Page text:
How can we motivate CEOs of companies to do more for the planet? Our latest multi-stakeholder briefing, “Putting Sustainability on the Payroll”, — supported by a wide range of companies, investors, executives, and non-profits — reveals the importance of considering how directors' remuneration can influence their decision-making and guide responsible corporate behaviour.
A large number of companies in the EU include sustainability criteria in executive pay, knowing this helps them manage sustainability risks, adapt to market changes and mitigate their negative impacts on people and the environment. However, policy-level intervention is needed to ensure such practices are applied by more companies on a systemic basis, to create a level-playing field and ensure the remuneration policies are effective.
The upcoming EU Corporate Sustainability Due Diligence Directive (CSDDD) offers a unique opportunity for all larger EU companies to align a meaningful portion of directors' bonuses with the pursuit of companies’ sustainability objectives. Recognising its importance, this policy is supported by many responsible business and investor groups.
In the briefing, we highlight four key recommendations for an impactful and effective Corporate Sustainability Due Diligence Directive:
To effectively motivate company directors to prioritise sustainability, it is important to link a meaningful proportion of their variable remuneration to the company's sustainability targets. This connection should be made explicit as an integral part of the Directive and should be tied to the directors' responsibility for conducting the company's due diligence obligations and implementing environmental transition plans.
The Directive should specify that the variable remuneration obligation applies to all companies in scope by removing references to existing practices (e.g., obligation applying only to companies who are already linking sustainability targets to directors' pay) and any additional threshold.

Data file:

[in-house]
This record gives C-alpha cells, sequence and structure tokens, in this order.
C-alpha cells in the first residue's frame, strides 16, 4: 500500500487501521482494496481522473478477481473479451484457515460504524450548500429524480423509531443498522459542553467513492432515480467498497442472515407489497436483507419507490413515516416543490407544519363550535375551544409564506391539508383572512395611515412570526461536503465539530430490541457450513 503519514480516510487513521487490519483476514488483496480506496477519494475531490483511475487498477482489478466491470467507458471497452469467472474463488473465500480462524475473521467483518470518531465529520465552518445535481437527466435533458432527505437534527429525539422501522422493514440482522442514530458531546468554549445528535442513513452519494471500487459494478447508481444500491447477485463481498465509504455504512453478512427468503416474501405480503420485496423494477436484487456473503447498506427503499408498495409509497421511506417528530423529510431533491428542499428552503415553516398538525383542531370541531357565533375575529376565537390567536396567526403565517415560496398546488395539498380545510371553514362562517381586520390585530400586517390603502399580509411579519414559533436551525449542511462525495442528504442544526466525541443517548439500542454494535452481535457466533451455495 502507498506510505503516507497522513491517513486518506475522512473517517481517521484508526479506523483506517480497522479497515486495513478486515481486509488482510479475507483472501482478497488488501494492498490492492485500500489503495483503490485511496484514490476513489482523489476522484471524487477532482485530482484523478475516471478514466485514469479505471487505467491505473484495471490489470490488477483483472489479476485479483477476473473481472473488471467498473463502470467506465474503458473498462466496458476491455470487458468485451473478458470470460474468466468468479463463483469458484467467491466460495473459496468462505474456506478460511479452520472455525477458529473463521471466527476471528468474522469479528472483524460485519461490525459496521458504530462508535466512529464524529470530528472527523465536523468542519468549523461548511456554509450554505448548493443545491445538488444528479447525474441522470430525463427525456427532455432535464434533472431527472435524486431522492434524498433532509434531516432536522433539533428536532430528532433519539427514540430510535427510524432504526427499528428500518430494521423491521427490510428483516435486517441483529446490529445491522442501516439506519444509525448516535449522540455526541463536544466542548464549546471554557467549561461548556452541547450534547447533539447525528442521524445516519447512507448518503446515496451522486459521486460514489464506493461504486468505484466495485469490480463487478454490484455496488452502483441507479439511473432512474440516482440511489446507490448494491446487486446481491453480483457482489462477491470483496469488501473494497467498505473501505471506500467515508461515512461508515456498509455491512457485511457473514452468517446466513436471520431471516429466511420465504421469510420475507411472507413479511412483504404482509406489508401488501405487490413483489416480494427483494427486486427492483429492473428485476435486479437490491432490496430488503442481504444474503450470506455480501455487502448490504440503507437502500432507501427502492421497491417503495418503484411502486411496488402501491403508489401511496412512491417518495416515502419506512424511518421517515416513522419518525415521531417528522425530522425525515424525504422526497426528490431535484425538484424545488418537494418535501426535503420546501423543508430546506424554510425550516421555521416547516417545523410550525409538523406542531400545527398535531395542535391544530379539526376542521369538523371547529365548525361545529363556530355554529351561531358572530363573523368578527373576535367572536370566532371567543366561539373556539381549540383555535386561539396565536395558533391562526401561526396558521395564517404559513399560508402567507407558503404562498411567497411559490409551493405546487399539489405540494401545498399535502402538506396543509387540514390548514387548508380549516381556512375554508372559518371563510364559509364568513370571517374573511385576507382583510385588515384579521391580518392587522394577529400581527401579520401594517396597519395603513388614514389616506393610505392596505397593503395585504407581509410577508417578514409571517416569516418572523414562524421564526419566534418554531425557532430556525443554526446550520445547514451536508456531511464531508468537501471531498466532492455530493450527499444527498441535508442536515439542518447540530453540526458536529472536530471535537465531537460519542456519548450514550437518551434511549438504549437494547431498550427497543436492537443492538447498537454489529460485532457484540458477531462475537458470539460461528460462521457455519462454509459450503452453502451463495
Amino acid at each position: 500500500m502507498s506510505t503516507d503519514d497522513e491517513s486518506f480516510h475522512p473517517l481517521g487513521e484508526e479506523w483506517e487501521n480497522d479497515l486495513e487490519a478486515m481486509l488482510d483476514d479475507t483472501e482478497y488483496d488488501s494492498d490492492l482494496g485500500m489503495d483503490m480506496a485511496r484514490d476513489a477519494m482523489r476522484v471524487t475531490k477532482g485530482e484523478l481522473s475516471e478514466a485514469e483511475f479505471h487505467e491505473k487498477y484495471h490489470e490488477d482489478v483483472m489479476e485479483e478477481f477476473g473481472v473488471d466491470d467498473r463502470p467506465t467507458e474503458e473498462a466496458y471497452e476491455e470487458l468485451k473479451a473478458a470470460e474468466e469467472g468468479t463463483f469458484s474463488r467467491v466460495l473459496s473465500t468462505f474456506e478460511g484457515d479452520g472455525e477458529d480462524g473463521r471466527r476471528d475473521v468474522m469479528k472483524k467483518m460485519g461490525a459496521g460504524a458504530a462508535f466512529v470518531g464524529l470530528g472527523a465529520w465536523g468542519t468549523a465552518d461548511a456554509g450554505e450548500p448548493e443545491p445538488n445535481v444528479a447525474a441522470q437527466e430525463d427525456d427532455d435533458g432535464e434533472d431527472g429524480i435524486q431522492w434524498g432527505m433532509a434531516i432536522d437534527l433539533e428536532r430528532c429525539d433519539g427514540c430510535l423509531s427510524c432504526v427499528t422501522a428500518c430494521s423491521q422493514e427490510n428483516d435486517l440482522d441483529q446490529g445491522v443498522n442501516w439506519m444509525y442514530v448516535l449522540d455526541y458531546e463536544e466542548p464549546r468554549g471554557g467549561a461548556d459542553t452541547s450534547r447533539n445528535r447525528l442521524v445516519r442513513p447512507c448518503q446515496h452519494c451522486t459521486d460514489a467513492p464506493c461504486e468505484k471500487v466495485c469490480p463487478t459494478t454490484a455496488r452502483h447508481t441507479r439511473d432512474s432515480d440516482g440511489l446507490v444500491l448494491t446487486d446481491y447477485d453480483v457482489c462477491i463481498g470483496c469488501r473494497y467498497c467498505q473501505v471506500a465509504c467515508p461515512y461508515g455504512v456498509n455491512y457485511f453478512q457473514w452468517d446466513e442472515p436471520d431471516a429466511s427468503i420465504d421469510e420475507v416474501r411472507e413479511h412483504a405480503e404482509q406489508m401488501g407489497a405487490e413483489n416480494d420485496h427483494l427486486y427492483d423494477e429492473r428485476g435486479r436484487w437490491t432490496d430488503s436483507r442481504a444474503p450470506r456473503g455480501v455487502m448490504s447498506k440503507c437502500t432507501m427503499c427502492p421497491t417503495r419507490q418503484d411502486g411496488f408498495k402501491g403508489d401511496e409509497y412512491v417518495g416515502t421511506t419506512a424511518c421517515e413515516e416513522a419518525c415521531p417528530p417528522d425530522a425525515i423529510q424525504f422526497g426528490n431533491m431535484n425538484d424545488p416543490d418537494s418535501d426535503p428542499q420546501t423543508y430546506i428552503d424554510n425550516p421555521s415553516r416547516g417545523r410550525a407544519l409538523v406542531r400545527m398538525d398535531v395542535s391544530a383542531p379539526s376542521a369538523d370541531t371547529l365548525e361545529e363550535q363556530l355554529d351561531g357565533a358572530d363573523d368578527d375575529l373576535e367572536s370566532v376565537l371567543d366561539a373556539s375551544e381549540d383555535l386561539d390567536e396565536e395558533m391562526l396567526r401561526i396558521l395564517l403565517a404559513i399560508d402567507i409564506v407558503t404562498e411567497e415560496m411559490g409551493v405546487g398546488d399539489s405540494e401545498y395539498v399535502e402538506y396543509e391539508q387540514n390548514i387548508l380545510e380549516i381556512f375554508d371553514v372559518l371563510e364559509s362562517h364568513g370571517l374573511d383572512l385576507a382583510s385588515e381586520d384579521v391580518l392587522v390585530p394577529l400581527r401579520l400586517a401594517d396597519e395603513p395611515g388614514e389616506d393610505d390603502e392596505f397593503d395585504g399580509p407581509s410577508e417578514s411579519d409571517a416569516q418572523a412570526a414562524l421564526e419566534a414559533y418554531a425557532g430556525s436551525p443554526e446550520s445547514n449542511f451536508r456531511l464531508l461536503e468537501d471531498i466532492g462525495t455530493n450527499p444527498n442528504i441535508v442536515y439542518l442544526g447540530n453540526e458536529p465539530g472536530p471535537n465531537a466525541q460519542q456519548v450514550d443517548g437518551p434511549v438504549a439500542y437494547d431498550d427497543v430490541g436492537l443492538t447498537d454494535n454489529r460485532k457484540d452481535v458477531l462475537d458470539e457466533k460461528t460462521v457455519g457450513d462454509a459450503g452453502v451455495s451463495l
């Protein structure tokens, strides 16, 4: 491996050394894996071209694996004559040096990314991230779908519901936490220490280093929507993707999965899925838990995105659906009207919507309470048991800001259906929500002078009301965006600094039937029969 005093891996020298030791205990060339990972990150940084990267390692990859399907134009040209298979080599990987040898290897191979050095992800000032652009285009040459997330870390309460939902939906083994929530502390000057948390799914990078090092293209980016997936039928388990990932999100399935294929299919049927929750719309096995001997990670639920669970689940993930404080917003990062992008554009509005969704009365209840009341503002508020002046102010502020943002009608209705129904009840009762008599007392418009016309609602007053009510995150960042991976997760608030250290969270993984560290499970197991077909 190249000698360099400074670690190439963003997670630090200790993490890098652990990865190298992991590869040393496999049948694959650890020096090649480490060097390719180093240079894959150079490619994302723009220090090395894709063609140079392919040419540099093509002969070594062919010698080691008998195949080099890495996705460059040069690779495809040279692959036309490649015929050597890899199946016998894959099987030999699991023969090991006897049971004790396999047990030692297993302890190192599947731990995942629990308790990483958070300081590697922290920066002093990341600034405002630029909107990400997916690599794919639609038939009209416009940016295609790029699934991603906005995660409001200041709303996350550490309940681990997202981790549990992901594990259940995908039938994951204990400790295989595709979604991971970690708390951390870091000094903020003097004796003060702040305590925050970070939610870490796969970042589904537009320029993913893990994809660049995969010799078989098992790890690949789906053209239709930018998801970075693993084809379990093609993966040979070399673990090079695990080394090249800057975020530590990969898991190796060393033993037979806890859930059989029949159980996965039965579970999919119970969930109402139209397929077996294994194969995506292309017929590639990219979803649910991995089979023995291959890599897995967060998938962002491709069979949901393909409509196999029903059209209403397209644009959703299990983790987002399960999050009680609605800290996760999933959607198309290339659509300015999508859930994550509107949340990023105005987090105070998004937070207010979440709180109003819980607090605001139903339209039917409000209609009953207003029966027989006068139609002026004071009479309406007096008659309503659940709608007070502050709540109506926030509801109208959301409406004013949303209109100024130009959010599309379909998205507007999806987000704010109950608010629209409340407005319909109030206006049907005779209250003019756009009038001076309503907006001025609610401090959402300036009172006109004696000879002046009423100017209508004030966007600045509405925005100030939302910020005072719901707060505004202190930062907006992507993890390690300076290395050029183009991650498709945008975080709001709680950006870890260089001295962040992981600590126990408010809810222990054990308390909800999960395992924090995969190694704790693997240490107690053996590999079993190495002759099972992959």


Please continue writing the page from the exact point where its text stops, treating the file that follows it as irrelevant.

The Directive must spell out that a meaningful proportion of variable remuneration should be linked to climate and other materially relevant sustainability targets. Such an approach should make directors’ variable pay reflect the need to put companies’ financial and sustainability objectives on a more equal footing, integrate sustainability issues in remuneration policies in a meaningful manner, and limit greenwashing possibilities.
Sustainability criteria used for remuneration policies should encompass the full range of sustainability matters. The current proposals are limited to climate objectives, whereas a coherent and effective approach requires greater articulation with general and specific obligations as spelt out in Articles 25 and 26. Sustainability-related remuneration policies should be based on a broader set of detailed and measurable criteria, which would provide more legal clarity to companies when pursuing sustainability targets.